As for the motion of the Earth, I think the surface actually moves about 1000 mph at the equator (not 24,000 mph). IIRC, the Earth's circumference is about 24,000 miles, and it spins once every 24 hours, so 24,000/24=1000.

The reason why Lagrangian frame of reference works on land (despite the high speed) is that the land mass of the Earth is a solid, and solid mechanics are different from fluid mechanics.
 

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I'll try to elaborate on my prior message with a few targeted responses.
As I said, I do not see how a water molecule can distinguish between being in a 20 knot wind added to a 2 knot current vs experiencing 22knot wind in still water...the point is that the frame of reference does not matter as long as you are consistent. We know this for a little over 100 years (Einstein etc).
The frame of reference does matter, because it cannot be accelerating. If you were to pick a tiny element of water as your frame, it would be moving around in circles and getting faster and slower. Both are examples of acceleration, so the simplifications of only considering relative motion cannot completely describe all the energetics that are going on.

I'm not sure that Einstein has proven what you are claiming. Don't forget that the fundamental concept of special relativity is that speed of light appears to be the same regardless of frame of reference. That's a totally different thing from what we're discussing, but it is a good example of a situation where traditional Newtonian mechanics breaks down. It's also another example where "common sense" can lead us astray.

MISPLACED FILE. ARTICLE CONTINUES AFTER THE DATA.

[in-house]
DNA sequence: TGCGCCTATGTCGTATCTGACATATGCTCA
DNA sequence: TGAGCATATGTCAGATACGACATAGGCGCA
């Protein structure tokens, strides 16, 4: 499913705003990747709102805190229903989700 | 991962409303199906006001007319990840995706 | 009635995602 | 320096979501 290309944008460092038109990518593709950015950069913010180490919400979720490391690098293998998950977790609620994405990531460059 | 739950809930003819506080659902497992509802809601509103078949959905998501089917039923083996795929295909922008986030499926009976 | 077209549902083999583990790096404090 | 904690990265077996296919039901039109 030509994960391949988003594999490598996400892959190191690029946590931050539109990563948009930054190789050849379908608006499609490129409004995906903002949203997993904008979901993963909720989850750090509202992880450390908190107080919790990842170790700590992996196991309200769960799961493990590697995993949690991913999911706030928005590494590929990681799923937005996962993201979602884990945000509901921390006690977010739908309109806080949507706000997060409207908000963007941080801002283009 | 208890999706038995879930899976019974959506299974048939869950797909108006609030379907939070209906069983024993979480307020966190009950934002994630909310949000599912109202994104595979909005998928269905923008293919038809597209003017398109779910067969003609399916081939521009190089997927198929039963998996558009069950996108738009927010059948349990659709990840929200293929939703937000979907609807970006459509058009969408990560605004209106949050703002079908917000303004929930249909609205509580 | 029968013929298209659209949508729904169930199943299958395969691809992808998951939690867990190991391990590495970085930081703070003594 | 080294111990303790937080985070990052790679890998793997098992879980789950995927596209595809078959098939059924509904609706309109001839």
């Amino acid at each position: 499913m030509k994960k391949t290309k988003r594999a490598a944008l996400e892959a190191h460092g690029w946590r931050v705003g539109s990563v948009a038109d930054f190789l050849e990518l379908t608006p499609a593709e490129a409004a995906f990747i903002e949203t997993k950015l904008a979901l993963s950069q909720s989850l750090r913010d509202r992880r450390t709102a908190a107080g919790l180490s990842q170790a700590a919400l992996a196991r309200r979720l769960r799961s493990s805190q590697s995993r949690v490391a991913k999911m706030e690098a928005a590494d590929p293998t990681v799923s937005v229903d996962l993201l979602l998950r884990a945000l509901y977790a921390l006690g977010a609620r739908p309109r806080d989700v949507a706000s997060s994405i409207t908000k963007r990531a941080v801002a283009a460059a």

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Well, if these waves come from thousands of miles away, what does the local wind have to do with them? Why should it matter which direction it comes from?
The question is, "How local is local?".

This year coming back to the U.S. from the Abacos in the Gulf Stream off St Augustine, we ran into a strong evening summer thunderstorm. NOAA warned us to expect 50 knots. We got about 55 knots for a half hour mostly from the north. While it was not pleasant, none of the waves were excessively steep or breaking. Their tops were blowing off, but not much more. They were locally generated by a thunderstorm with a diameter of maybe 20 miles. (The tale is one or two paragraphs in my wife's blog that she writes for her friends and our grandchildren. Irish Eyes to the Bahamas June 26, 2018)

On the other hand, a winter cold front extends well outside the Gulf Stream and, although "local", with its north and northwest winds it generates waves outside the Gulf Stream that when they enter the Gulf Stream become steep, pointed, breaking, monsters stacked on top of the more locally generated waves.

Bowditch has a table (Table 3303 on p825 of vol 1 of my 1984 edition) giving the height and period of waves given the wind speed and fetch over which the wind is blowing.

Time and fetch matter. Large seas need high wind speeds, long fetches, and time.

Dangerous seas have large heights and short periods.

Bill
 

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Well, if these waves come from thousands of miles away, what does the local wind have to do with them? Why should it matter which direction it comes from?